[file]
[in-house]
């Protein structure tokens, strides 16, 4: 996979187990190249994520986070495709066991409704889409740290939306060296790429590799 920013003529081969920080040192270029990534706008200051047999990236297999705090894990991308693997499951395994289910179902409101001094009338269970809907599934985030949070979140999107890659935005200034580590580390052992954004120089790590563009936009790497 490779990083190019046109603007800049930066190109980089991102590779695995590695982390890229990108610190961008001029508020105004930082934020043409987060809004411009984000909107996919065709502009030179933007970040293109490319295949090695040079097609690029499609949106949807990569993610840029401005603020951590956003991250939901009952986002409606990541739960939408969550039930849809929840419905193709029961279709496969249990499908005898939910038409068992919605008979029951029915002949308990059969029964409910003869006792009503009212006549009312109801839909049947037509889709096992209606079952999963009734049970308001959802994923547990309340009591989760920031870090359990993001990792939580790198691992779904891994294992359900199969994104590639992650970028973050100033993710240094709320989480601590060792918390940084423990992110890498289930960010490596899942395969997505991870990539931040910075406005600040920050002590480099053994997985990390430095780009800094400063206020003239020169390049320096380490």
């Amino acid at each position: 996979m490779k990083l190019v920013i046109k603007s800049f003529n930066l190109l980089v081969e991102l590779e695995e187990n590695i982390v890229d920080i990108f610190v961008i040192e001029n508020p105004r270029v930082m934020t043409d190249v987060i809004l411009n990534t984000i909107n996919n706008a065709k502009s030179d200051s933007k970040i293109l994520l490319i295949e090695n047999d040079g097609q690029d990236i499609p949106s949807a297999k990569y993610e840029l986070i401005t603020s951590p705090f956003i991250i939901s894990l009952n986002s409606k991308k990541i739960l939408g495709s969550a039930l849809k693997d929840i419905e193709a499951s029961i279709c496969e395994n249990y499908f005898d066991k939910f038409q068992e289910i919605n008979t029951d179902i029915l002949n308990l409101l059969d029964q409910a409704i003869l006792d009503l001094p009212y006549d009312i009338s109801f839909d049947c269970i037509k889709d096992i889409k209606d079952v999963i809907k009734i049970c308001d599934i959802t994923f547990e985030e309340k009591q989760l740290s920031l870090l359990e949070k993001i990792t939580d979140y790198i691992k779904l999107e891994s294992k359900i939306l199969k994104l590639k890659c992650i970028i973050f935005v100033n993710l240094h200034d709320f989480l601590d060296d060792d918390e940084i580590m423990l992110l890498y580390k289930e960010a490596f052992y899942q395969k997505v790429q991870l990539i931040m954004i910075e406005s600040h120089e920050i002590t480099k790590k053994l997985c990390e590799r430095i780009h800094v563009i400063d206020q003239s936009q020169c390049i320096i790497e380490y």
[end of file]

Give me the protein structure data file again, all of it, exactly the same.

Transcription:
[in-house]
């Protein structure tokens, strides 16, 4: 996979187990190249994520986070495709066991409704889409740290939306060296790429590799 920013003529081969920080040192270029990534706008200051047999990236297999705090894990991308693997499951395994289910179902409101001094009338269970809907599934985030949070979140999107890659935005200034580590580390052992954004120089790590563009936009790497 490779990083190019046109603007800049930066190109980089991102590779695995590695982390890229990108610190961008001029508020105004930082934020043409987060809004411009984000909107996919065709502009030179933007970040293109490319295949090695040079097609690029499609949106949807990569993610840029401005603020951590956003991250939901009952986002409606990541739960939408969550039930849809929840419905193709029961279709496969249990499908005898939910038409068992919605008979029951029915002949308990059969029964409910003869006792009503009212006549009312109801839909049947037509889709096992209606079952999963009734049970308001959802994923547990309340009591989760920031870090359990993001990792939580790198691992779904891994294992359900199969994104590639992650970028973050100033993710240094709320989480601590060792918390940084423990992110890498289930960010490596899942395969997505991870990539931040910075406005600040920050002590480099053994997985990390430095780009800094400063206020003239020169390049320096380490």
């Amino acid at each position: 996979m490779k990083l190019v920013i046109k603007s800049f003529n930066l190109l980089v081969e991102l590779e695995e187990n590695i982390v890229d920080i990108f610190v961008i040192e001029n508020p105004r270029v930082m934020t043409d190249v987060i809004l411009n990534t984000i909107n996919n706008a065709k502009s030179d200051s933007k970040i293109l994520l490319i295949e090695n047999d040079g097609q690029d990236i499609p949106s949807a297999k990569y993610e840029l986070i401005t603020s951590p705090f956003i991250i939901s894990l009952n986002s409606k991308k990541i739960l939408g495709s969550a039930l849809k693997d929840i419905e193709a499951s029961i279709c496969e395994n249990y499908f005898d066991k939910f038409q068992e289910i919605n008979t029951d179902i029915l002949n308990l409101l059969d029964q409910a409704i003869l006792d009503l001094p009212y006549d009312i009338s109801f839909d049947c269970i037509k889709d096992i889409k209606d079952v999963i809907k009734i049970c308001d599934i959802t994923f547990e985030e309340k009591q989760l740290s920031l870090l359990e949070k993001i990792t939580d979140y790198i691992k779904l999107e891994s294992k359900i939306l199969k994104l590639k890659c992650i970028i973050f935005v100033n993710l240094h200034d709320f989480l601590d060296d060792d918390e940084i580590m423990l992110l890498y580390k289930e960010a490596f052992y899942q395969k997505v790429q991870l990539i931040m954004i910075e406005s600040h120089e920050i002590t480099k790590k053994l997985c990390e590799r430095i780009h800094v563009i400063d206020q003239s936009q020169c390049i320096i790497e380490y």